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Red, White and a Rookie

Chris Carter of Columbus has wanted to be a firefighter since he was a little kid. He admits his career ambition stemmed mostly from a want to drive a fire truck, but has since found value in the brotherhood being a fireman brings as well as the ability to make a difference in the world.

The 26-year-old Carter is married to Pegan Carter, who works at State Farm, and together they have a three-year-old daughter, Hannah Raye.

Carter is one of the newest firemen at Columbus Fire Department, having graduated from the fire academy in May and having done his first shift at Station 2 one month ago on June 5 of this year.

But Carter is no stranger to the emergency services that Columbus and Lowndes County provide. Before changing to the fire department, Carter worked for E-911 full time for several years. He continues to pull a few shifts there on his days off.
Carter worked for a bank before E-911, and when he made the move it was just a career change.

“I got into it,” said Carter. “It was a lot of fun. Being able to help people on the phone, and the teamwork inside the call center…everyone there is devoted to making sure whoever is on the other side of the line gets the help they need. Whether they have been in a car accident or their child is choking or they have a snake in the house, we work together to help them. The reward there goes to the team instead of the individual.”

He says that while he enjoys taking and dispatching calls at E-911, now that he’s been on the other side and has been able to go out on calls and actively help people, he prefers the fire department.

“It’s hard,” said Carter. “It’s a different type of stress, being on each side of it. Whenever I’m in that dispatch chair, I hear the call but can’t go help. But whenever I’m (at the fire department), I can hear all the phones ringing in the background and wish I was there helping.”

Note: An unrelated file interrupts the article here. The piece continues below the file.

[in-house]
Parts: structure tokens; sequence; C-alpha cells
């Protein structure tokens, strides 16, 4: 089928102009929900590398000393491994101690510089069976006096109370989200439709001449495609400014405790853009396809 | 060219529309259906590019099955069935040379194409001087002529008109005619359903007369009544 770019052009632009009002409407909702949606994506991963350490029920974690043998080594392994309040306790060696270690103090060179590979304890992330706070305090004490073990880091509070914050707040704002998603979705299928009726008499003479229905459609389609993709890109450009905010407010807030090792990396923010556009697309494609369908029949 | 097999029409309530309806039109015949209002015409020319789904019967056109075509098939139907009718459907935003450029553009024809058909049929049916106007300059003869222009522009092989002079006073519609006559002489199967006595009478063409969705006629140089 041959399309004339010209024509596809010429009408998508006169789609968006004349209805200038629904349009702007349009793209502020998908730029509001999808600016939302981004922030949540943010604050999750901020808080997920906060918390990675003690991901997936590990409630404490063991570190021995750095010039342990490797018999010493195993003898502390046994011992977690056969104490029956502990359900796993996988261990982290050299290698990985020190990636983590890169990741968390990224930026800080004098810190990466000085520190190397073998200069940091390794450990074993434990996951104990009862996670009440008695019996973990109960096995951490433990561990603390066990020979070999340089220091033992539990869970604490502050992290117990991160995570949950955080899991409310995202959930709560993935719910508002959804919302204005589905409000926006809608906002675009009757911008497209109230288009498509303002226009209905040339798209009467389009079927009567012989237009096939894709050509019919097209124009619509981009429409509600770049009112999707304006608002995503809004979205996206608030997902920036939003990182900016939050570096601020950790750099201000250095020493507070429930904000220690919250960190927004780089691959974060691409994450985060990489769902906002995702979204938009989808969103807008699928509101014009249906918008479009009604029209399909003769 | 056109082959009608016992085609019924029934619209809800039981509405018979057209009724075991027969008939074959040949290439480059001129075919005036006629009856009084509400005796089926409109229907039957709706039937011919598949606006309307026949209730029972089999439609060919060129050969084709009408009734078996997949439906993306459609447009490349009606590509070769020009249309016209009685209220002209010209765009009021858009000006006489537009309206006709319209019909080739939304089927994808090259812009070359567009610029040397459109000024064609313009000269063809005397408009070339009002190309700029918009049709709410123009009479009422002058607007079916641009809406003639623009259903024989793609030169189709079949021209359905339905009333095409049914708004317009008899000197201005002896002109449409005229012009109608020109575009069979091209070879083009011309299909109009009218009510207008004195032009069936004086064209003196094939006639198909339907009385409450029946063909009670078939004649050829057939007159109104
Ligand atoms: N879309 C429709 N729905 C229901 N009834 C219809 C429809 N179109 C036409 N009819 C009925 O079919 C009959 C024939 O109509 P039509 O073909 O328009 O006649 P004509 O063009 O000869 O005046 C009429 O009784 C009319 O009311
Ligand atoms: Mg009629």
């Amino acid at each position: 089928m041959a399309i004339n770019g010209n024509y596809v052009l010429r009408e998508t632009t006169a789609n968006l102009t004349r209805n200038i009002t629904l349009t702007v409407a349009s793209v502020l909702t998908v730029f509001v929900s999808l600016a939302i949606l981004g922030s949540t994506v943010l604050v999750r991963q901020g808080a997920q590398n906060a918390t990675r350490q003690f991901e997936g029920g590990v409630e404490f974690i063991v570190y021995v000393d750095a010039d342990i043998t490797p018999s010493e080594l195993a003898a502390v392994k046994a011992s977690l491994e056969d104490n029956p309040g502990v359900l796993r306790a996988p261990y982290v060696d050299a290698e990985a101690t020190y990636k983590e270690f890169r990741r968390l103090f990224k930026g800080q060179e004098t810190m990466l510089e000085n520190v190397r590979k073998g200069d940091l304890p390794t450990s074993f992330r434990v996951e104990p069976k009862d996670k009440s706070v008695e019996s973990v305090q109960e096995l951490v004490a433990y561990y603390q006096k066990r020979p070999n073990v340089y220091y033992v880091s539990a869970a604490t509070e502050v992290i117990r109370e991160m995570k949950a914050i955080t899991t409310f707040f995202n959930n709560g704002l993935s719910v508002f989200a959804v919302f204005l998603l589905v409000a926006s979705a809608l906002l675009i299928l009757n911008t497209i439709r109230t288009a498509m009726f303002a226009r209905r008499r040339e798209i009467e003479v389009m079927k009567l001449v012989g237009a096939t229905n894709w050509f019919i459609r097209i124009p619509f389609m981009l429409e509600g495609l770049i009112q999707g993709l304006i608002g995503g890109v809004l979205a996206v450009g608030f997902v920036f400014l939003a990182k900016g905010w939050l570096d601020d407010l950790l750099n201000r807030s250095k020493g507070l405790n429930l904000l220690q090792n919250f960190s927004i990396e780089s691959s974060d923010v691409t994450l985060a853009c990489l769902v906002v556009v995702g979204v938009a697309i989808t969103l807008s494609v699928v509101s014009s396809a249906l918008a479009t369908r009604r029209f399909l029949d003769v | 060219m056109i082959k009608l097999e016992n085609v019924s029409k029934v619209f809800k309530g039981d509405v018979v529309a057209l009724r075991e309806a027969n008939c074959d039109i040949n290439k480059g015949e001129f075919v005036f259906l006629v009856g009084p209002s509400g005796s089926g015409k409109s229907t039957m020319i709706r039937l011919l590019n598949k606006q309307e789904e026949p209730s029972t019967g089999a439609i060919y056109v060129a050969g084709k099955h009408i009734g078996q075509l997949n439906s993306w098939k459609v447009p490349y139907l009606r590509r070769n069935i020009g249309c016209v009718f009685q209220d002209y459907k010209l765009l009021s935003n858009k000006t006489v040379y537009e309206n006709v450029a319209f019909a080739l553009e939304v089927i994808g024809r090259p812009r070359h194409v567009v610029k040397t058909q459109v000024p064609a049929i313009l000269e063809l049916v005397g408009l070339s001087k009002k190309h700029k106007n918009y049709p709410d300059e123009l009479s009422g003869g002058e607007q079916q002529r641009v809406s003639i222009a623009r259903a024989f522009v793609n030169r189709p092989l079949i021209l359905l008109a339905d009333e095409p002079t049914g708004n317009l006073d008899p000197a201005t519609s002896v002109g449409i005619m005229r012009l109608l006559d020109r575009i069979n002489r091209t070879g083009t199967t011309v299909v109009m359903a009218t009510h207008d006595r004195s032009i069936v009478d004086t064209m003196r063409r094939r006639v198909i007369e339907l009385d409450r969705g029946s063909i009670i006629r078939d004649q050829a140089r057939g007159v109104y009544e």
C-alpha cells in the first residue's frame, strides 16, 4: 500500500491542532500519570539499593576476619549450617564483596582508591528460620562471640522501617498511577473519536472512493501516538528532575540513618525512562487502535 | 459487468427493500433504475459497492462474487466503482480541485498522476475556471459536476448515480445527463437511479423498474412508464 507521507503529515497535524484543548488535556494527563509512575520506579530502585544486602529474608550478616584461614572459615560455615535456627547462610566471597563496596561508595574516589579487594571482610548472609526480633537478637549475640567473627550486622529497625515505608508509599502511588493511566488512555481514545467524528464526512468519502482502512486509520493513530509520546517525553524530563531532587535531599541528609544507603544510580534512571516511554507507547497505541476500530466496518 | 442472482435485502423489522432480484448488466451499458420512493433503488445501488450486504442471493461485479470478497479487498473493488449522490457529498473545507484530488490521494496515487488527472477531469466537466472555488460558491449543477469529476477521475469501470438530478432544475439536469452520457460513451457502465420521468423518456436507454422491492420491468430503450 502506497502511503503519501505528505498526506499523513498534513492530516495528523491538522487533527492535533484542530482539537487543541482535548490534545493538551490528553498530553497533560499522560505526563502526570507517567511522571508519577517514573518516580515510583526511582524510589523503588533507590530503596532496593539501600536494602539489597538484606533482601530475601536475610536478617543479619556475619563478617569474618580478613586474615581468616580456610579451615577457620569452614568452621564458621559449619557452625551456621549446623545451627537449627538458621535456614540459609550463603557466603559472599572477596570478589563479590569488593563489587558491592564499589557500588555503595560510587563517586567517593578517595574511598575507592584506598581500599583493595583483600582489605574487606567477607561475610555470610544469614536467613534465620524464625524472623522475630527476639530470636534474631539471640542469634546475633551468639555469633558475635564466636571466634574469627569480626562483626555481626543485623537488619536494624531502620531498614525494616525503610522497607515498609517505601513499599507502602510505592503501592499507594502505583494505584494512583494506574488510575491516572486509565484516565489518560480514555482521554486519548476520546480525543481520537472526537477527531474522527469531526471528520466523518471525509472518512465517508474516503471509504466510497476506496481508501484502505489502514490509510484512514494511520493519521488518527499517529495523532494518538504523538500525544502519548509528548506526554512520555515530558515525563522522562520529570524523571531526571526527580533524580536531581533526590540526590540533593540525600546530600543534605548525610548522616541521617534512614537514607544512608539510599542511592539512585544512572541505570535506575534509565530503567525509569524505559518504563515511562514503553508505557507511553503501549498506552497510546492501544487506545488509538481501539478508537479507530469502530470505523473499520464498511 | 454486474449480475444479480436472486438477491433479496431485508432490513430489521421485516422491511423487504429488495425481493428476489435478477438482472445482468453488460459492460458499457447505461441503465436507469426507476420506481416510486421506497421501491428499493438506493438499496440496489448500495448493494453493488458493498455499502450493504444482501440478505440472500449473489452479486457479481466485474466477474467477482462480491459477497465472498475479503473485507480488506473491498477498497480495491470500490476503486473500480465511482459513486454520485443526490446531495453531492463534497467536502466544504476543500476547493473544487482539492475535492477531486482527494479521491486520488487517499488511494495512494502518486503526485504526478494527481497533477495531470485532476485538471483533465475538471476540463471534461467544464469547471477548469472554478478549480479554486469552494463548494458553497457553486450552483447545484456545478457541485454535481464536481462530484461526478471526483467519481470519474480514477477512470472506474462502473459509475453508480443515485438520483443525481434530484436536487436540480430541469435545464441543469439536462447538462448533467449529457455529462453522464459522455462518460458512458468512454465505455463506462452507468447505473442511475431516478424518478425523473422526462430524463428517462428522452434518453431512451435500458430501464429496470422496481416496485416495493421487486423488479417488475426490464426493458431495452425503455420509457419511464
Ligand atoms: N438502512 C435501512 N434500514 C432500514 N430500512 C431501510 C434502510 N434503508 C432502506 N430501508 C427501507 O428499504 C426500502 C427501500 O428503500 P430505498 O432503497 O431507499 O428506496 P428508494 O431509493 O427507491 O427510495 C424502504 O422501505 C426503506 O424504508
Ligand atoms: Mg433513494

But there is something to be said for that big red truck. “I love the fire department because I can get out there and put my hands on it and see what’s going on. I can see and help the patient or watch my firefighter brother’s back.”
The camaraderie between firemen is often spoken of, and is Carter’s favorite thing about working at the station.

“I’m new to the fire department right now, and am kind of like a little brother. But you come in in the morning and get along with everybody and do your job. Everyone here just wants to get everyone home to their families at the end of the day and you bond over that.”

Carter said it’s hard not to get close to station-mates because “You spend a third of your life here. Every third day, for 24 hours, you’re here. It’s like a second home.”

When asked, the rookie said the hardest part of the job has been the physical training he’s had to endure to be prepared to fight fires and respond to other emergency calls.

“The physical aspect of it has been hard,” he said. “You never really get used to the heat of being in a fire. Every time I put on my gear I say I just have to get used to it… but then guys that have been here 20 years say they haven’t yet.”
Carter said he hasn’t been on any major calls yet, the largest incident being a house fire on Father’s Day where a stove caught flame.

“When we got there, the doors were all open and there wasn’t really any smoke,” he said. “We asked the homeowner if the fire was out, and she told us it was still going in there. We went in with an extinguisher and put it out, there was very minimal damage.”

Carter will be going to EMT Basic in August of this year to get his medical training. About 85% of the calls Columbus Fire and Rescue respond to are medical, which Carter well knows due to his time at E-911.

“I think I was a little more mentally prepared by working at E-911,” he said. “To the extent of knowing what kind of things happen and the territory… though I do get a little turned around riding backwards on the truck.”

As a rookie firefighter, Carter has be subjected to some initiation rites by the more senior members of Columbus Fire and Rescue.

“Oh I got baptized one night,” he said smiling. “We were doing pushups and I looked and the guy right across from me had backed up a little bit. I knew something was going on. By the time I got to four, a five-gallon cooler of ice water came down on me. That was cold.”

Engineer Randall Beatty said that Carter got off lucky. “We don’t do as much to the rookies as was done in our day (referring to Captain Kirk McKellar). I got my sheets frozen in a bucket of water once.”

But Carter says he doesn’t mind the hazing. It’s part of the brotherhood. “This isn’t just a job,” he said. “It’s a career, a family, a second home. You’re getting paid to have fun, you’re getting paid to come back home.”

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